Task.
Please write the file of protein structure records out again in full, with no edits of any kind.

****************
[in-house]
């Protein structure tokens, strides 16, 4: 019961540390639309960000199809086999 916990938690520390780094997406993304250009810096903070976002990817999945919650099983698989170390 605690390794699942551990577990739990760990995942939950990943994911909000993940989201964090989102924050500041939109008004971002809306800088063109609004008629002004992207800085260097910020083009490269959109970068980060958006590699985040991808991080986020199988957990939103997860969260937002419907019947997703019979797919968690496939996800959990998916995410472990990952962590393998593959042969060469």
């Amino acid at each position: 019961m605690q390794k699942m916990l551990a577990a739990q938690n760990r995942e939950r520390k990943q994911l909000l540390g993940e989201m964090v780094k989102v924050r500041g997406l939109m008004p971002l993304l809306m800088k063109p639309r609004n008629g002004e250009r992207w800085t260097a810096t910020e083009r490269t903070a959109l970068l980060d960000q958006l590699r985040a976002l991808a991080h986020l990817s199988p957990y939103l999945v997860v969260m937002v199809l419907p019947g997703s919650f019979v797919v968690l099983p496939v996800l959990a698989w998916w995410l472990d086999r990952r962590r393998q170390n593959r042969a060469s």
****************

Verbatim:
[in-house]
């Protein structure tokens, strides 16, 4: 019961540390639309960000199809086999 916990938690520390780094997406993304250009810096903070976002990817999945919650099983698989170390 605690390794699942551990577990739990760990995942939950990943994911909000993940989201964090989102924050500041939109008004971002809306800088063109609004008629002004992207800085260097910020083009490269959109970068980060958006590699985040991808991080986020199988957990939103997860969260937002419907019947997703019979797919968690496939996800959990998916995410472990990952962590393998593959042969060469």
């Amino acid at each position: 019961m605690q390794k699942m916990l551990a577990a739990q938690n760990r995942e939950r520390k990943q994911l909000l540390g993940e989201m964090v780094k989102v924050r500041g997406l939109m008004p971002l993304l809306m800088k063109p639309r609004n008629g002004e250009r992207w800085t260097a810096t910020e083009r490269t903070a959109l970068l980060d960000q958006l590699r985040a976002l991808a991080h986020l990817s199988p957990y939103l999945v997860v969260m937002v199809l419907p019947g997703s919650f019979v797919v968690l099983p496939v996800l959990a698989w998916w995410l472990d086999r990952r962590r393998q170390n593959r042969a060469s």